Defendant then went upstairs and put the children to bed, and shortly thereafter the deceased came upstairs to the living room. They got into an argument again about her conduct, but she said that she did not think that she was doing anything wrong. She kept ridiculing the defendant and he kept begging her to give themselves another chance. She was sitting in the living room with a drink in her hand. Defendant took the drink away from her and asked her to please stop, she was very flip and defendant hit her with a knife taken from a rack on one of the cabinet doors in the kitchen. He hit her several times, dragged her to the basement steps and pushed her down the steps.

Testimony of Father John Grace, witness for the State:

He has been the assistant Pastor of St. Patrick's Church since the summer of 1965; before that he had been assigned to St. Mary's Church in Des Plaines for five years. The defendant was a member of St. Mary's and had sought spiritual counseling two or three times.

At about 7:30 or 8:00 p.m. on December 21, 1964, he received a phone call from the defendant requesting that he come to the deceased's house because the defendant had had a fight with her. The witness told the defendant that he would come as soon as he finished another appointment. A few minutes later the defendant called again and asked witness to hurry because defendant was "in deep trouble." Witness told defendant that he would have to bring the police, and defendant said, "Well, come right away."

Witness and Father Morgenthala proceeded to the police station and got Corporal Gibson and Trooper Lehman to go to the deceased's house with them. When they arrived, defendant told him that he had done something terrible; defendant seemed very worried about what was going to happen to his children. The house was in a state of general disorder; it appeared as if some sort of struggle had taken place in the living room.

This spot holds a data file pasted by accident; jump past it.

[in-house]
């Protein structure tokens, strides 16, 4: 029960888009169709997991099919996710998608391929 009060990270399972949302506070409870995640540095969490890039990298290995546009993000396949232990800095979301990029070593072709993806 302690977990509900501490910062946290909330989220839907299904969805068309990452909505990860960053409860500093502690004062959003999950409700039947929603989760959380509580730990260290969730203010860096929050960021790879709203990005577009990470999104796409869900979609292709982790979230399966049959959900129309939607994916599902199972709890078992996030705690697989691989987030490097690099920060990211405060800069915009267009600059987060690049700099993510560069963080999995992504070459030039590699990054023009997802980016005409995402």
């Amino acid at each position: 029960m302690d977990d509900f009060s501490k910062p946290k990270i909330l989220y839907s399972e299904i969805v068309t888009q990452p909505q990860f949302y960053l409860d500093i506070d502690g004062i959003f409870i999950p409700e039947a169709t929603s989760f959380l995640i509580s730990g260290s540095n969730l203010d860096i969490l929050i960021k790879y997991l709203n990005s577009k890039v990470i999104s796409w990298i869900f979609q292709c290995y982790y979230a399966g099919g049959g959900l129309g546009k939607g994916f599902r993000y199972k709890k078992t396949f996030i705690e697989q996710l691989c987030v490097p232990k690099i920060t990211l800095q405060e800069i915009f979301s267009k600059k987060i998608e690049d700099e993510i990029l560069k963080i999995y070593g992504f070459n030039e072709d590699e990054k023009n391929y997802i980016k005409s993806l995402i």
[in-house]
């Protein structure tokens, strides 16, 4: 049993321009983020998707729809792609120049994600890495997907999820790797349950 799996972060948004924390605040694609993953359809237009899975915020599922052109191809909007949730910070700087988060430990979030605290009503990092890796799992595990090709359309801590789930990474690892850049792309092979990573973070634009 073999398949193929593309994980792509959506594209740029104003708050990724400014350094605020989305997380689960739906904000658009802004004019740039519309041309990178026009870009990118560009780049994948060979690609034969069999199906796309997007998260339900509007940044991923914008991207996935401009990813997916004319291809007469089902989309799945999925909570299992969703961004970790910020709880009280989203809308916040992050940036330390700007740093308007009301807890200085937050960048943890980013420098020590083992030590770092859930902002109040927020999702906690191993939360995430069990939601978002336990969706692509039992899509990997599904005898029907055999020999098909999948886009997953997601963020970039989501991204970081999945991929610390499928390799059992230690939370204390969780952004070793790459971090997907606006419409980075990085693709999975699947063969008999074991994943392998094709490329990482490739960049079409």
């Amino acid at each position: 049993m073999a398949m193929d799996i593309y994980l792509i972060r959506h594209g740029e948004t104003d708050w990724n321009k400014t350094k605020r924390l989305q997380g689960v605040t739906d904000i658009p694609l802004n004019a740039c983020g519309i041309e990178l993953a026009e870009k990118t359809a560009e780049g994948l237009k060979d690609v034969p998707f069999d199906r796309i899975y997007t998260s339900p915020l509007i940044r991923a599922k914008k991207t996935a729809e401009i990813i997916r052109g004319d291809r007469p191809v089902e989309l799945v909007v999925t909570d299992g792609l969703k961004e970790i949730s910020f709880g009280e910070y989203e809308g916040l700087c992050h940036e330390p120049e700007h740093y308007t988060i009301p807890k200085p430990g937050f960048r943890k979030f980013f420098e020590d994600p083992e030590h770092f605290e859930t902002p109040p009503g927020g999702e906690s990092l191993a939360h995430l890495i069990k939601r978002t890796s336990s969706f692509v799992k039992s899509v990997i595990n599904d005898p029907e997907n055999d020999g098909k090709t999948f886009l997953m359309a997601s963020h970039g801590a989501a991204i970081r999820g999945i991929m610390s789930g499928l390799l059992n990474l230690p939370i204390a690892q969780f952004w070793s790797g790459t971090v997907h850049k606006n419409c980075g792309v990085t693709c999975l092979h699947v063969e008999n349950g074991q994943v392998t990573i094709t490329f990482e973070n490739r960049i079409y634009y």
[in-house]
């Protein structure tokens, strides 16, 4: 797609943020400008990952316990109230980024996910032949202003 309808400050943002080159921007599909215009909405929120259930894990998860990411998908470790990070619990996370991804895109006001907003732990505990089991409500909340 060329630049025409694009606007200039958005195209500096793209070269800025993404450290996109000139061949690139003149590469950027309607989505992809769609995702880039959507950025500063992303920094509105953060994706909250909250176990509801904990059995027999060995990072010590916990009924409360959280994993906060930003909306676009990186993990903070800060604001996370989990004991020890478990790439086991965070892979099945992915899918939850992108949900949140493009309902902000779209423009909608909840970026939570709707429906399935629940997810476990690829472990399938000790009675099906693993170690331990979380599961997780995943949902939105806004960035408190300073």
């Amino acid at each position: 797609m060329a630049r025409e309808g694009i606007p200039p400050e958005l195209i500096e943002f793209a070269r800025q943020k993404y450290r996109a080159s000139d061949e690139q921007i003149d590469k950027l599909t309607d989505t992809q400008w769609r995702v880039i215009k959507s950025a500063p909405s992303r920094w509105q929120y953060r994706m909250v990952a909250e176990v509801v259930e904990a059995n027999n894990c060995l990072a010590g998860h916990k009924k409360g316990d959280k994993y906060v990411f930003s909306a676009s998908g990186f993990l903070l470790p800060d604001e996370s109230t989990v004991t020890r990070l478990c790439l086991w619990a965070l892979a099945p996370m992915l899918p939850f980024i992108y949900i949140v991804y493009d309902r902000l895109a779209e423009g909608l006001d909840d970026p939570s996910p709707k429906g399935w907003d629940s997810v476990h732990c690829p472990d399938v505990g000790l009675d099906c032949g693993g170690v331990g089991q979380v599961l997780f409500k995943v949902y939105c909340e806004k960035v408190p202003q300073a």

On cross-examination the witness stated that he had counseled the defendant several times about his marital problems. The witness inquired about reconciliation, and the defendant seemed willing if it would help his children; defendant was more concerned with the welfare of his children than with reconciliation. He was concerned with removing the children from an unhealthy, unwholesome environment.

Testimony of Leroy J. Osberg, witness for the State:

He has been a friend of the defendant for about fifteen years. At about 9:00 p.m. on December 21, 1964, he received a phone call from defendant in which defendant asked him to come over to the deceased's house and get their children because he had killed his wife. About thirty minutes later the witness arrived at the deceased's house and was admitted by a State Trooper; he saw the deceased's body from the top of the basement stairs but did not go down.

When he arrived at the house, the children were sleeping, and after a word with defendant, he went to see about the children. He did notice some spots on the rug after he heard some mention of blood spots during the interrogation of the defendant; the spots were wet.

Testimony of Guy Gibson, witness for the State:

He is a sergeant of the State Police. At the request of Fathers Grace and Morgenthala, he and Trooper Lehman went to the house of the deceased. Defendant admitted the four of them through the back door and told the witness, in response to a question, that his wife was on the back stairs. The witness found the deceased on ...